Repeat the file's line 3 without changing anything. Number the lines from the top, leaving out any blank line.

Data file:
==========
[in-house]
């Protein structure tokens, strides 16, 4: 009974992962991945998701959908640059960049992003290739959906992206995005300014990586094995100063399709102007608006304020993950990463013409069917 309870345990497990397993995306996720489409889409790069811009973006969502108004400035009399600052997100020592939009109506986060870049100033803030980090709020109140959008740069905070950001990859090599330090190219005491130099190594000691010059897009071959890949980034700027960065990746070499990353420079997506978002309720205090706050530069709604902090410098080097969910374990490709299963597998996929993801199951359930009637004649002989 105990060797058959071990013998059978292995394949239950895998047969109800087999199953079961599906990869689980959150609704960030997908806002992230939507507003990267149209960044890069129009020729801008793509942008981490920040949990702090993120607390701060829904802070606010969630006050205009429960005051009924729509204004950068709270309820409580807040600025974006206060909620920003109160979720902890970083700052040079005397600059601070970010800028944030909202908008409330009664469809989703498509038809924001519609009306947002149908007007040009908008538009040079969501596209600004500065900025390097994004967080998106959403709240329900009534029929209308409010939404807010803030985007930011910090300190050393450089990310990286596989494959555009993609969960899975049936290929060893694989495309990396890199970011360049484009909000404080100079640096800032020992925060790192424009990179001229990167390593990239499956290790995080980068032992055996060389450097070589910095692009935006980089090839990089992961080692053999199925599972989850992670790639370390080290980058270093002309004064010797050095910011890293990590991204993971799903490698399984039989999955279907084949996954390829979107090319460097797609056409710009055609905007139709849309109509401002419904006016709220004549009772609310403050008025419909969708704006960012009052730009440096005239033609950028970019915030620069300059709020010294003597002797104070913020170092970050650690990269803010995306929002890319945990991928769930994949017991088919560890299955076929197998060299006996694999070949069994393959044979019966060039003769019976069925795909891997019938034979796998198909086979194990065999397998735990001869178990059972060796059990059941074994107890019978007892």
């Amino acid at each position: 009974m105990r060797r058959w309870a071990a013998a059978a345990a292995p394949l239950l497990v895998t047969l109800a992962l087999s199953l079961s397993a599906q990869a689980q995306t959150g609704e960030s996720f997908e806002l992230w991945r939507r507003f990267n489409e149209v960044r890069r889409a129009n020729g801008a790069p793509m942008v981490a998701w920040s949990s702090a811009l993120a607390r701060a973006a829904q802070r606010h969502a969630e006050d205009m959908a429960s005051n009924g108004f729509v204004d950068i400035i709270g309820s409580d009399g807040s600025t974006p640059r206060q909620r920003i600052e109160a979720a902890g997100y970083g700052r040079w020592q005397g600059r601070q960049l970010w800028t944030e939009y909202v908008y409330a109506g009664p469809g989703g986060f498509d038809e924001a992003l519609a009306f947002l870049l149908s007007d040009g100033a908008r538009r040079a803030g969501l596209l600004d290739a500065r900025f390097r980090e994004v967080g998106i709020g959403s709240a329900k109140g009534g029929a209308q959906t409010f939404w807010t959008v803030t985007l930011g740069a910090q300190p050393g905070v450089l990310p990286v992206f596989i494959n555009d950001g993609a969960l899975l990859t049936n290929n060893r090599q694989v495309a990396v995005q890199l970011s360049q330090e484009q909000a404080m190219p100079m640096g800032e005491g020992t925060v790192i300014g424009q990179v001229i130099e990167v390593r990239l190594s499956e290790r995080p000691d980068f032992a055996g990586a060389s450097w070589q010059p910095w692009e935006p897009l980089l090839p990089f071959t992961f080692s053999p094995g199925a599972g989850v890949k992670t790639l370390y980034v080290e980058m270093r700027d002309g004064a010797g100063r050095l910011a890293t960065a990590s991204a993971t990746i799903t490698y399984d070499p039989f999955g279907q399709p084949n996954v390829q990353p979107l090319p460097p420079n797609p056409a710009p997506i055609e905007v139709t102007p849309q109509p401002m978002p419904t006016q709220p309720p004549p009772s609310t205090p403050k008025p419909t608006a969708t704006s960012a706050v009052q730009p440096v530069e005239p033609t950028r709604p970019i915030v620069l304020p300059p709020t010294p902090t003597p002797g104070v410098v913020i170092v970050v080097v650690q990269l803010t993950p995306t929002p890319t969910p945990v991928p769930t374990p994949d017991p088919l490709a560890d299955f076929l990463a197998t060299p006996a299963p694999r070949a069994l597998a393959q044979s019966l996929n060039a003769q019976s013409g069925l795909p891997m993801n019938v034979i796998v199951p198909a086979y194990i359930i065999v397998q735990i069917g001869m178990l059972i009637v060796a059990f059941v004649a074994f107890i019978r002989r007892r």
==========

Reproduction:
């Amino acid at each position: 009974m105990r060797r058959w309870a071990a013998a059978a345990a292995p394949l239950l497990v895998t047969l109800a992962l087999s199953l079961s397993a599906q990869a689980q995306t959150g609704e960030s996720f997908e806002l992230w991945r939507r507003f990267n489409e149209v960044r890069r889409a129009n020729g801008a790069p793509m942008v981490a998701w920040s949990s702090a811009l993120a607390r701060a973006a829904q802070r606010h969502a969630e006050d205009m959908a429960s005051n009924g108004f729509v204004d950068i400035i709270g309820s409580d009399g807040s600025t974006p640059r206060q909620r920003i600052e109160a979720a902890g997100y970083g700052r040079w020592q005397g600059r601070q960049l970010w800028t944030e939009y909202v908008y409330a109506g009664p469809g989703g986060f498509d038809e924001a992003l519609a009306f947002l870049l149908s007007d040009g100033a908008r538009r040079a803030g969501l596209l600004d290739a500065r900025f390097r980090e994004v967080g998106i709020g959403s709240a329900k109140g009534g029929a209308q959906t409010f939404w807010t959008v803030t985007l930011g740069a910090q300190p050393g905070v450089l990310p990286v992206f596989i494959n555009d950001g993609a969960l899975l990859t049936n290929n060893r090599q694989v495309a990396v995005q890199l970011s360049q330090e484009q909000a404080m190219p100079m640096g800032e005491g020992t925060v790192i300014g424009q990179v001229i130099e990167v390593r990239l190594s499956e290790r995080p000691d980068f032992a055996g990586a060389s450097w070589q010059p910095w692009e935006p897009l980089l090839p990089f071959t992961f080692s053999p094995g199925a599972g989850v890949k992670t790639l370390y980034v080290e980058m270093r700027d002309g004064a010797g100063r050095l910011a890293t960065a990590s991204a993971t990746i799903t490698y399984d070499p039989f999955g279907q399709p084949n996954v390829q990353p979107l090319p460097p420079n797609p056409a710009p997506i055609e905007v139709t102007p849309q109509p401002m978002p419904t006016q709220p309720p004549p009772s609310t205090p403050k008025p419909t608006a969708t704006s960012a706050v009052q730009p440096v530069e005239p033609t950028r709604p970019i915030v620069l304020p300059p709020t010294p902090t003597p002797g104070v410098v913020i170092v970050v080097v650690q990269l803010t993950p995306t929002p890319t969910p945990v991928p769930t374990p994949d017991p088919l490709a560890d299955f076929l990463a197998t060299p006996a299963p694999r070949a069994l597998a393959q044979s019966l996929n060039a003769q019976s013409g069925l795909p891997m993801n019938v034979i796998v199951p198909a086979y194990i359930i065999v397998q735990i069917g001869m178990l059972i009637v060796a059990f059941v004649a074994f107890i019978r002989r007892r």